Sunday, October 21, 2012

The Great Stevia Deception...

Stevia is a low-glycemic, zero calorie sweetener that gets a lot of praise in the health community. Diabetics love it, and so to people trying to keep their sugar consumption low for general health reasons or weight control. Since stevia is a natural product, made from the leaves of the stevia plant it’s been the saving grace of many people who are trying to keep their diet as natural as possible. Unfortunately it seems that most, if not all commercial Stevia is anything but natural. Many commercial brands - including Organic brands - of stevia contain maltodextrin which is just a fancy name for sugar derived from corn. Stevia also contains Silica - also known as Silicon Dioxide - this is a naturally occurring mineral found mostly in quartz and sand. A trace amount is needed by our bodies for certain functions particularly that of bone strength and the strength of connective tissue. However, silica is easy to get from plant foods and is not something you need to be concerned about supplementing, as many if not all plants foods have trace amounts of it for the simple reason that they get it from the soil they’re grown in. Getting silica in this way is one thing, ingesting silica in the form of a food additive is another. Some studies have suggested that silica as a food additive can be toxic. If not processed in the right way, and if a food product contains more then 2% silica it can have ill-health effects. Studies have also suggested that people taking silica supplements over a long period of time can suffer from kidney deterioration.

Unfortunately Silica is used in many food products. Particularly pre-packaged foods, powdered foods, and drinks. Mostly as a caking or absorbing agent. Interestingly enough it’s also used to make glass, and cement. Crystalized Silica Dioxide is considered toxic if inhaled,. Little packets of silica gel are also used to prolong the shelf life of dry goods, and those packets as you’re probably well aware are considered toxic if ingested.

I find all this a bit concerning. Silica when ingested in trace amounts in your produce and grains is fine, but ingested as a food additive? I’m not convinced it’s safe, and I definitely don’t think it should be mixed directly into stevia.

Unfortunately Silica additives are not the only thing to be concerned about with commercial brands of Stevia. Most, if not all of them also contain maltodextrin which as I already said is just a fancy name for sugar derived from corn. Maltodextrin is not safe for diabetics and should not be ingested by them because it spikes your blood sugar just the same as regular table sugar. Commercial Stevia should not be aloud to be marketed as safe for diabetics, it’s not.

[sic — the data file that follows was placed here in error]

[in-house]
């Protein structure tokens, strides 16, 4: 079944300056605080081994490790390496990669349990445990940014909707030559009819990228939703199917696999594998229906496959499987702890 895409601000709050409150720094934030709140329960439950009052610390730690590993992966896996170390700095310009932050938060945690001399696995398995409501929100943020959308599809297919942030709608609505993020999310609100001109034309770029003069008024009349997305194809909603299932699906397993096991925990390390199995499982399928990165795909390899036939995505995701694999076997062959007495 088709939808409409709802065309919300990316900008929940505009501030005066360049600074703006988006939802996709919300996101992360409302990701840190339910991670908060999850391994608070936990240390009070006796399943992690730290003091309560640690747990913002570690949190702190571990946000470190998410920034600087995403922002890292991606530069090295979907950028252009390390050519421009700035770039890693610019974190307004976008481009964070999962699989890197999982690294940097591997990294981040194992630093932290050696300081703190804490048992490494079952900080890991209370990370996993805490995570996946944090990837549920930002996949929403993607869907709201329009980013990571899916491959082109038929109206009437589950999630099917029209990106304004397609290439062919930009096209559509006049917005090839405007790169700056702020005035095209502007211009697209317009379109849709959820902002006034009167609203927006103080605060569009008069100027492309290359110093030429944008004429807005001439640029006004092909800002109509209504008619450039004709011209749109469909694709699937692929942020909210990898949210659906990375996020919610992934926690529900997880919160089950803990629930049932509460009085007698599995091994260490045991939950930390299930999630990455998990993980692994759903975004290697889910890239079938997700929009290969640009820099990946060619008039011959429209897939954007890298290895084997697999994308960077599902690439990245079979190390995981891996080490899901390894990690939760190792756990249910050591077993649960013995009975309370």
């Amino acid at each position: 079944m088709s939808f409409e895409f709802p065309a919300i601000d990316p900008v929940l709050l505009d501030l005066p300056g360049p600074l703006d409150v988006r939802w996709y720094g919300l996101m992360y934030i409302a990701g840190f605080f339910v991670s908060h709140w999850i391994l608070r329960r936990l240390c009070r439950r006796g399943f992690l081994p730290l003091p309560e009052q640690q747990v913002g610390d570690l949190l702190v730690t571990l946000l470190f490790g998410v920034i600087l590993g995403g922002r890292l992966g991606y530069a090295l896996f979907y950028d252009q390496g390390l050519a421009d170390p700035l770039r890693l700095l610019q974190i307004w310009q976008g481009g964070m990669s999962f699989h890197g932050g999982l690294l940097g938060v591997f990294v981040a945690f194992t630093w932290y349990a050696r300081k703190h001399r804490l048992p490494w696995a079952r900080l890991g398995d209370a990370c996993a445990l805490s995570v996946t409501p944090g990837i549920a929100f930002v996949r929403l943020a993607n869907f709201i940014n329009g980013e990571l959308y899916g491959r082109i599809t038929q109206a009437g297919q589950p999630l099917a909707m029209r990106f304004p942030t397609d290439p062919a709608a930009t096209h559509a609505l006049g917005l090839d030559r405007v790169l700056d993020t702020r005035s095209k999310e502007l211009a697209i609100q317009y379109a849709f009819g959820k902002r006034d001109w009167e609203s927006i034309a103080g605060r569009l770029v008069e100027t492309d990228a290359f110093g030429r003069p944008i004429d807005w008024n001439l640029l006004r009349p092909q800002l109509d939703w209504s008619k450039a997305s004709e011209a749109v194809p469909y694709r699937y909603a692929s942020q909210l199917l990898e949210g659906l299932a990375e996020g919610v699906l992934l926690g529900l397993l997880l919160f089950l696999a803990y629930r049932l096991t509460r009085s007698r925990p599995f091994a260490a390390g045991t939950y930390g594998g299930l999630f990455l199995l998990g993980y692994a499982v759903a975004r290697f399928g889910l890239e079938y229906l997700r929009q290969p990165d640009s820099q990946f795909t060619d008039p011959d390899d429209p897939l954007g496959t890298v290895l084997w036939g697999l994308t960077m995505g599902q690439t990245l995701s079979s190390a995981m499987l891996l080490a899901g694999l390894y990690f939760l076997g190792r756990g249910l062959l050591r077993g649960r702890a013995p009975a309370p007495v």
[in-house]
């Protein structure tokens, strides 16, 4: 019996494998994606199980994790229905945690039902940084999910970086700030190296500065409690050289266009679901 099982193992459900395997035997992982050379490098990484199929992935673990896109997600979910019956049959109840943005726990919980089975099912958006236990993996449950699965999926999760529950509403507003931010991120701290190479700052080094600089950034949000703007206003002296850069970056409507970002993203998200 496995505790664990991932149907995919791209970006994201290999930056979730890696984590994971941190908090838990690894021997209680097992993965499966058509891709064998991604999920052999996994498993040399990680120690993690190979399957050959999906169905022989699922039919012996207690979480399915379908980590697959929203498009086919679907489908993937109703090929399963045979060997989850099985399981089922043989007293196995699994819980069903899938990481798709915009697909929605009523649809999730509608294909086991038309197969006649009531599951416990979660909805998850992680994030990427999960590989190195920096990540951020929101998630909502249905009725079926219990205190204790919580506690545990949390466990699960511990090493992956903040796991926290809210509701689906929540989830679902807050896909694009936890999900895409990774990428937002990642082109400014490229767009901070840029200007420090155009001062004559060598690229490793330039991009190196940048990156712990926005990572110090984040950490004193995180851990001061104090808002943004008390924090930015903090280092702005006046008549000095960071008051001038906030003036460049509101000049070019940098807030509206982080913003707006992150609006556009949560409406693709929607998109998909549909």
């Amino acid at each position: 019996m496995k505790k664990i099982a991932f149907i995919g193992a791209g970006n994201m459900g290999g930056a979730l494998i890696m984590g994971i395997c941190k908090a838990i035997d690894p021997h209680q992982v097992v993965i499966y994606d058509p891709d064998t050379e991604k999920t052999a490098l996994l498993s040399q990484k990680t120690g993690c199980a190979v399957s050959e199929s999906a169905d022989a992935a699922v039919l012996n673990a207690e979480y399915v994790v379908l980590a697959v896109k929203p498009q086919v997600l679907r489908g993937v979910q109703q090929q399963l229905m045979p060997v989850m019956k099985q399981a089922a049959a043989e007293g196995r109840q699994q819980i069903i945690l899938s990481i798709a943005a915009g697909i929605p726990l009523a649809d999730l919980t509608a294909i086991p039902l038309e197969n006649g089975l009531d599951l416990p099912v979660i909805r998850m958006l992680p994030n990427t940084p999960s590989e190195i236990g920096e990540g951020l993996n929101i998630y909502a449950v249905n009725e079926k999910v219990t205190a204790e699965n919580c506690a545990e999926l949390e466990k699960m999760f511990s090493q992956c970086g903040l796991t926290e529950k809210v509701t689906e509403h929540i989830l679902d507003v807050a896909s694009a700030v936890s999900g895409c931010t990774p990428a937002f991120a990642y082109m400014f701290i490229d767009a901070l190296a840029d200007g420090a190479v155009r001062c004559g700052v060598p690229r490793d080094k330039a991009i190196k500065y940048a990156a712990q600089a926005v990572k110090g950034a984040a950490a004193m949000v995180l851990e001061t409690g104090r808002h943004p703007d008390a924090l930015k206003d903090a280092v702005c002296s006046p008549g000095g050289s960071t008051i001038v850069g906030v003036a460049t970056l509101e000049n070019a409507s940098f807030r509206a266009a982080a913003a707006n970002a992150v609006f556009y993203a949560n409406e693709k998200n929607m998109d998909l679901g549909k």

After discovering this on Friday I went to my local Whole Foods, and my local independent health food shop and at both places I found every single brand of Stevia to contain maltodextrin, and/or silica, plus a host of other filler ingredients. This was very upsetting, because I like stevia. I’ve been using it for a couple of years now, ever since I found out how toxic Splenda is. When I buy stevia I expect to be buying the pure thing, not a bunch of fillers. Not to mention potentially hazardous and toxic agents, and GMO’s. Since maltodextrin comes from corn it is most certainly GMO unless derived from non-GMO corn.

Commercial Stevia is expensive, about $8 a box depending on the brand and where you live, and they’re totally ripping us off. Since the Stevia is cut with so many fillers you’re really not getting that much pure product. Commercial Stevia may only actually contain 10-15% actual stevia! So we’re being cheated.

After doing a bit of online research I discovered that true pure stevia powder is actually green. It’s a tad grainy and doesn’t dissolve as well in liquid. Though it supposedly settles at the bottom of a glass - like tea leaves I suppose. It’s also super sweet, from what I’ve read a ½ tsp will sweeten a 58 ounce pitcher of tea! Pure stevia is more expensive of course - anywhere from $12-21 a pound but it goes a long way. You can by the pure leaf powder on and there are a few other independent websites that sell it as well. Just make sure that you double check to make sure that what you’re getting is the pure leaf powder, it should be green and contain no other ingredients.

I purchased some pure green stevia powder yesterday morning and eagerly wait it’s arrival. If you're diabetic, concerned about your health, or don't want to ingest GMO's, Toxins, and fillers i suggest you do the same!


  1. WOW! Very informative- this is something I've wondered about and been interested in. Thanks so much!

  2. You're welcome!! It's pretty mind-blowing. I finally got some of the pure green stevia the other day, it's pretty good but you really can't use too much otherwise it's bitter -D Feels good to know i'm using the pure stuff now.

  3. Where do you get pure green stevia? Thx! :)

  4. Ashley - I bought mine on :)

  5. Since this was 18 months ago, what happened since you got the product? I've read many negative comments regarding the fact the powder doesn't dissolve and tends to taste grassy. I was curious. Thank you!

  6. Hey Mary,

    The Pure Green Stevia does not dissolve fully in liquid, so if you're using it for tea or other drinks it may be a bit grainy or settle at the bottom of your cup. In my opinion it's best used in baking or if say you're making something - like hot chocolate - on the stove and need to whisk in a sweetener.

    As far as it tasting grassy, I don't notice that myself. But some people are really adverse to the flavor of stevia, so it might taste like that to some people I suppose.

    Hope that was helpful.